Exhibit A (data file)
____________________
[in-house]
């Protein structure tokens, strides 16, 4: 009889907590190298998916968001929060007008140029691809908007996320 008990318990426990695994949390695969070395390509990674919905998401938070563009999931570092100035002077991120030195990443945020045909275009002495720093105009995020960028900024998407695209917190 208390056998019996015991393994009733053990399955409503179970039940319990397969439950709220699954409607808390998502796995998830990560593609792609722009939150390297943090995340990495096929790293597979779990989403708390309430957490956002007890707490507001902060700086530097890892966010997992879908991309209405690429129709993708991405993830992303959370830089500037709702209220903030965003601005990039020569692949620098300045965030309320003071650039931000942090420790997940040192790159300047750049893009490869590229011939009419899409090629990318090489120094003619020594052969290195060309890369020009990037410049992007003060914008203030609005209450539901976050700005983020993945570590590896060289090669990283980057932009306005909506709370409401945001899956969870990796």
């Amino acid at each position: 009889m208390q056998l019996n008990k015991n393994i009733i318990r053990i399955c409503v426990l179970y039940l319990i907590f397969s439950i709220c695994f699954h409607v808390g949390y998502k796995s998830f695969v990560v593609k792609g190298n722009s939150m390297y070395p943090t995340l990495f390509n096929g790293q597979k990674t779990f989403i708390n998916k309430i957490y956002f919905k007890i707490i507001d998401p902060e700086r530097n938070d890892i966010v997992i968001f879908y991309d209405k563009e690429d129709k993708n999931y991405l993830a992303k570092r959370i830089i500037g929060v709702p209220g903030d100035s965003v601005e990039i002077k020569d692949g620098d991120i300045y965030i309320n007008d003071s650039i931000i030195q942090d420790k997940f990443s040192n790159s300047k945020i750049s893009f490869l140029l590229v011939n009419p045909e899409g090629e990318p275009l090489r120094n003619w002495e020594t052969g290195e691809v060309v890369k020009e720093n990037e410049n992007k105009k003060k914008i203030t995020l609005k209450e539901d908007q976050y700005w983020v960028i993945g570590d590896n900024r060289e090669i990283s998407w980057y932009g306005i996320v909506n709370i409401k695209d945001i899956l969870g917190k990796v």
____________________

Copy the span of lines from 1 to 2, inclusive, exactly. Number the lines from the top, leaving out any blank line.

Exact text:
[in-house]
């Protein structure tokens, strides 16, 4: 009889907590190298998916968001929060007008140029691809908007996320 008990318990426990695994949390695969070395390509990674919905998401938070563009999931570092100035002077991120030195990443945020045909275009002495720093105009995020960028900024998407695209917190 208390056998019996015991393994009733053990399955409503179970039940319990397969439950709220699954409607808390998502796995998830990560593609792609722009939150390297943090995340990495096929790293597979779990989403708390309430957490956002007890707490507001902060700086530097890892966010997992879908991309209405690429129709993708991405993830992303959370830089500037709702209220903030965003601005990039020569692949620098300045965030309320003071650039931000942090420790997940040192790159300047750049893009490869590229011939009419899409090629990318090489120094003619020594052969290195060309890369020009990037410049992007003060914008203030609005209450539901976050700005983020993945570590590896060289090669990283980057932009306005909506709370409401945001899956969870990796």